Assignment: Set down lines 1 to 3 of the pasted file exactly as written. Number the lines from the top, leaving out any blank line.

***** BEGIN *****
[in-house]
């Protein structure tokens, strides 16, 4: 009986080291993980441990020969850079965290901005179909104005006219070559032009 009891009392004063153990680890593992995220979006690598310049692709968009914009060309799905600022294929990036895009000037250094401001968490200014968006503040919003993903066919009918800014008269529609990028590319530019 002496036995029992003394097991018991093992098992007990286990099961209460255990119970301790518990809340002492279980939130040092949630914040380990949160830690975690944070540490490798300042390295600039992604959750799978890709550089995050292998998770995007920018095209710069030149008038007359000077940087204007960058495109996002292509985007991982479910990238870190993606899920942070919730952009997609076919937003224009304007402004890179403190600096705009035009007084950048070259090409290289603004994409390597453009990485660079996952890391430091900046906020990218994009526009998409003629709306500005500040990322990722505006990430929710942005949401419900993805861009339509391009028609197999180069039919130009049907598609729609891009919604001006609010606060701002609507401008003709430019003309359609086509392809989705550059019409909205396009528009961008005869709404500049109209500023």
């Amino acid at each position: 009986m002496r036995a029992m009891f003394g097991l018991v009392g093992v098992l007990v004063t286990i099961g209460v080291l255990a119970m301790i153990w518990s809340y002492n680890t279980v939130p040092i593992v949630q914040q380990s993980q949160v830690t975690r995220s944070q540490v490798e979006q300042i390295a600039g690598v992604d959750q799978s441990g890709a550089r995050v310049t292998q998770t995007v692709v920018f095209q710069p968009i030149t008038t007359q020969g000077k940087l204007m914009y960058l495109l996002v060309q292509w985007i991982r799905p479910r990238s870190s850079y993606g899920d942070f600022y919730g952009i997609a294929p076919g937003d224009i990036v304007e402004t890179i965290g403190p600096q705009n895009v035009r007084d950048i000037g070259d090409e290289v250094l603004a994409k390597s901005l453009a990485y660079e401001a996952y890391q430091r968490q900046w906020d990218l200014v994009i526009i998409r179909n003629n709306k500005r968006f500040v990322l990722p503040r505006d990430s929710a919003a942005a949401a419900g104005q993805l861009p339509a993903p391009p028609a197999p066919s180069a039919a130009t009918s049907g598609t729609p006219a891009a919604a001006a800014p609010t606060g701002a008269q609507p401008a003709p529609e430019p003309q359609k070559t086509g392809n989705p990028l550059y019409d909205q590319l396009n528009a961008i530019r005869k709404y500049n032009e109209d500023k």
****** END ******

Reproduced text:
[in-house]
């Protein structure tokens, strides 16, 4: 009986080291993980441990020969850079965290901005179909104005006219070559032009 009891009392004063153990680890593992995220979006690598310049692709968009914009060309799905600022294929990036895009000037250094401001968490200014968006503040919003993903066919009918800014008269529609990028590319530019 002496036995029992003394097991018991093992098992007990286990099961209460255990119970301790518990809340002492279980939130040092949630914040380990949160830690975690944070540490490798300042390295600039992604959750799978890709550089995050292998998770995007920018095209710069030149008038007359000077940087204007960058495109996002292509985007991982479910990238870190993606899920942070919730952009997609076919937003224009304007402004890179403190600096705009035009007084950048070259090409290289603004994409390597453009990485660079996952890391430091900046906020990218994009526009998409003629709306500005500040990322990722505006990430929710942005949401419900993805861009339509391009028609197999180069039919130009049907598609729609891009919604001006609010606060701002609507401008003709430019003309359609086509392809989705550059019409909205396009528009961008005869709404500049109209500023």
């Amino acid at each position: 009986m002496r036995a029992m009891f003394g097991l018991v009392g093992v098992l007990v004063t286990i099961g209460v080291l255990a119970m301790i153990w518990s809340y002492n680890t279980v939130p040092i593992v949630q914040q380990s993980q949160v830690t975690r995220s944070q540490v490798e979006q300042i390295a600039g690598v992604d959750q799978s441990g890709a550089r995050v310049t292998q998770t995007v692709v920018f095209q710069p968009i030149t008038t007359q020969g000077k940087l204007m914009y960058l495109l996002v060309q292509w985007i991982r799905p479910r990238s870190s850079y993606g899920d942070f600022y919730g952009i997609a294929p076919g937003d224009i990036v304007e402004t890179i965290g403190p600096q705009n895009v035009r007084d950048i000037g070259d090409e290289v250094l603004a994409k390597s901005l453009a990485y660079e401001a996952y890391q430091r968490q900046w906020d990218l200014v994009i526009i998409r179909n003629n709306k500005r968006f500040v990322l990722p503040r505006d990430s929710a919003a942005a949401a419900g104005q993805l861009p339509a993903p391009p028609a197999p066919s180069a039919a130009t009918s049907g598609t729609p006219a891009a919604a001006a800014p609010t606060g701002a008269q609507p401008a003709p529609e430019p003309q359609k070559t086509g392809n989705p990028l550059y019409d909205q590319l396009n528009a961008i530019r005869k709404y500049n032009e109209d500023k």